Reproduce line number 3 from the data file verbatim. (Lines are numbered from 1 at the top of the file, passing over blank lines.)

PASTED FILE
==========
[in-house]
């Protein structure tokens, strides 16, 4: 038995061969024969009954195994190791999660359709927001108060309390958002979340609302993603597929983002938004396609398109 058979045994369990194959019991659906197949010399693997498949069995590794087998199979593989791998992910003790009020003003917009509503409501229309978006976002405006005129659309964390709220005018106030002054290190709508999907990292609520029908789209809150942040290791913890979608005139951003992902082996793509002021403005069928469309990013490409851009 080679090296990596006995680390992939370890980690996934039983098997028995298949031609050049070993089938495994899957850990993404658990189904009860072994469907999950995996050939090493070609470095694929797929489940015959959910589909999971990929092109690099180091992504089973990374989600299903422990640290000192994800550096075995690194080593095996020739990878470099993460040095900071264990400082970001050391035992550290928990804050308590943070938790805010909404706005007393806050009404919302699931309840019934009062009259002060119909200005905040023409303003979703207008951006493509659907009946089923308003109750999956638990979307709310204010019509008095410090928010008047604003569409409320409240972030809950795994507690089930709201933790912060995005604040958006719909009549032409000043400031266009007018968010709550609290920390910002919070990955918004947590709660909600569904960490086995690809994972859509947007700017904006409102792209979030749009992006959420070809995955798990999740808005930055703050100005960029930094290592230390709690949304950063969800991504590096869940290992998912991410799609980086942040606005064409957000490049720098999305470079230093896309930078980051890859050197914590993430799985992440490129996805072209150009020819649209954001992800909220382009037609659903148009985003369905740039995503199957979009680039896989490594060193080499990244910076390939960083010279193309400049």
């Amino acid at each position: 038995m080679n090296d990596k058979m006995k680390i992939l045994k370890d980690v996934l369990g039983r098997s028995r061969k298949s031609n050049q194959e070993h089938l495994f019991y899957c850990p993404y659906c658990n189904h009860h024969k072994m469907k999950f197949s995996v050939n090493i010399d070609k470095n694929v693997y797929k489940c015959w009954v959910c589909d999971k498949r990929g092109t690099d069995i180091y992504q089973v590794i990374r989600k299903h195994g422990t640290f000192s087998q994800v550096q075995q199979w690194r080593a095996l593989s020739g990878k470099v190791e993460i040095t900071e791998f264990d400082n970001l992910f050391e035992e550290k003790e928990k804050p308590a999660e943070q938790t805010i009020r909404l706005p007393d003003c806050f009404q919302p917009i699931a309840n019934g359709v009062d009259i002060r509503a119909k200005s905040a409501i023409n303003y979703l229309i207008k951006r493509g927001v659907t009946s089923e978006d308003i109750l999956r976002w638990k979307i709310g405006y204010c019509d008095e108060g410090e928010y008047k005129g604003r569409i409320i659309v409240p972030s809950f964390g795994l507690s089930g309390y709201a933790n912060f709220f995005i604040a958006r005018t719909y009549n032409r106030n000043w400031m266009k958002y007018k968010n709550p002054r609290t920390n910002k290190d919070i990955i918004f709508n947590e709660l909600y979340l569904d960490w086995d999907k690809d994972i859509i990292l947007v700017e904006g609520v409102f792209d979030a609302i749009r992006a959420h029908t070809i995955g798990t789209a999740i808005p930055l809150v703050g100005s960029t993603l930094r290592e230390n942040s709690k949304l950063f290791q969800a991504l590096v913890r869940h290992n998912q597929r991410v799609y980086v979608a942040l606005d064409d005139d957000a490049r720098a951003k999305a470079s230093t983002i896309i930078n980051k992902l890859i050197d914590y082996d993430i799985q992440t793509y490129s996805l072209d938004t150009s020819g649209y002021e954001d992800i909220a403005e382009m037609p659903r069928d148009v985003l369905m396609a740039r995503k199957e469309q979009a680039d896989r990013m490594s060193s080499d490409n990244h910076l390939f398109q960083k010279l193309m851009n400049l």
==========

């Amino acid at each position: 038995m080679n090296d990596k058979m006995k680390i992939l045994k370890d980690v996934l369990g039983r098997s028995r061969k298949s031609n050049q194959e070993h089938l495994f019991y899957c850990p993404y659906c658990n189904h009860h024969k072994m469907k999950f197949s995996v050939n090493i010399d070609k470095n694929v693997y797929k489940c015959w009954v959910c589909d999971k498949r990929g092109t690099d069995i180091y992504q089973v590794i990374r989600k299903h195994g422990t640290f000192s087998q994800v550096q075995q199979w690194r080593a095996l593989s020739g990878k470099v190791e993460i040095t900071e791998f264990d400082n970001l992910f050391e035992e550290k003790e928990k804050p308590a999660e943070q938790t805010i009020r909404l706005p007393d003003c806050f009404q919302p917009i699931a309840n019934g359709v009062d009259i002060r509503a119909k200005s905040a409501i023409n303003y979703l229309i207008k951006r493509g927001v659907t009946s089923e978006d308003i109750l999956r976002w638990k979307i709310g405006y204010c019509d008095e108060g410090e928010y008047k005129g604003r569409i409320i659309v409240p972030s809950f964390g795994l507690s089930g309390y709201a933790n912060f709220f995005i604040a958006r005018t719909y009549n032409r106030n000043w400031m266009k958002y007018k968010n709550p002054r609290t920390n910002k290190d919070i990955i918004f709508n947590e709660l909600y979340l569904d960490w086995d999907k690809d994972i859509i990292l947007v700017e904006g609520v409102f792209d979030a609302i749009r992006a959420h029908t070809i995955g798990t789209a999740i808005p930055l809150v703050g100005s960029t993603l930094r290592e230390n942040s709690k949304l950063f290791q969800a991504l590096v913890r869940h290992n998912q597929r991410v799609y980086v979608a942040l606005d064409d005139d957000a490049r720098a951003k999305a470079s230093t983002i896309i930078n980051k992902l890859i050197d914590y082996d993430i799985q992440t793509y490129s996805l072209d938004t150009s020819g649209y002021e954001d992800i909220a403005e382009m037609p659903r069928d148009v985003l369905m396609a740039r995503k199957e469309q979009a680039d896989r990013m490594s060193s080499d490409n990244h910076l390939f398109q960083k010279l193309m851009n400049l």